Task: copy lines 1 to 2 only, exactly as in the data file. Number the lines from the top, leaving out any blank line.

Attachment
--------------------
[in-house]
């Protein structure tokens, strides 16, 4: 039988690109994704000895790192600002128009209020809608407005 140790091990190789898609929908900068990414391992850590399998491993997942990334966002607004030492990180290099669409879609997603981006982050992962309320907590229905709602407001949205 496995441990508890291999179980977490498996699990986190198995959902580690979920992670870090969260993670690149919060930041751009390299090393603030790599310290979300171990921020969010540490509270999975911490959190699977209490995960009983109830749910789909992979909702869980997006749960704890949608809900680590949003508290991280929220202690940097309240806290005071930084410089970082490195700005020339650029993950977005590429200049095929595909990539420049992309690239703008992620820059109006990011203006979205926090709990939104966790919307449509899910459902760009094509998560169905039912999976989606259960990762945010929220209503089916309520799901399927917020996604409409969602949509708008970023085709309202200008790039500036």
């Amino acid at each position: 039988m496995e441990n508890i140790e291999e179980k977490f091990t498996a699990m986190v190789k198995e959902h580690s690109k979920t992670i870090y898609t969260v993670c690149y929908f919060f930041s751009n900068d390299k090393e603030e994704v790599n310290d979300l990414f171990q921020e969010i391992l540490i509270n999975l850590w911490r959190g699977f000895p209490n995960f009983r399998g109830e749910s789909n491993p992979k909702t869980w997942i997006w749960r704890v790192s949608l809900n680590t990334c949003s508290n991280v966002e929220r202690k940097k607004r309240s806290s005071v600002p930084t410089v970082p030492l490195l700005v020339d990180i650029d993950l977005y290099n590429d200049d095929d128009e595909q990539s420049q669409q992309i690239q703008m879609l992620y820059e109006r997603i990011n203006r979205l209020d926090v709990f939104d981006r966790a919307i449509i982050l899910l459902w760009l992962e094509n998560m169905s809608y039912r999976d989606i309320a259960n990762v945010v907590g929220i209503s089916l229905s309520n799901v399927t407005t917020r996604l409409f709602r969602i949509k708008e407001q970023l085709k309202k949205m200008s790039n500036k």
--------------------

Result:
[in-house]
């Protein structure tokens, strides 16, 4: 039988690109994704000895790192600002128009209020809608407005 140790091990190789898609929908900068990414391992850590399998491993997942990334966002607004030492990180290099669409879609997603981006982050992962309320907590229905709602407001949205 496995441990508890291999179980977490498996699990986190198995959902580690979920992670870090969260993670690149919060930041751009390299090393603030790599310290979300171990921020969010540490509270999975911490959190699977209490995960009983109830749910789909992979909702869980997006749960704890949608809900680590949003508290991280929220202690940097309240806290005071930084410089970082490195700005020339650029993950977005590429200049095929595909990539420049992309690239703008992620820059109006990011203006979205926090709990939104966790919307449509899910459902760009094509998560169905039912999976989606259960990762945010929220209503089916309520799901399927917020996604409409969602949509708008970023085709309202200008790039500036």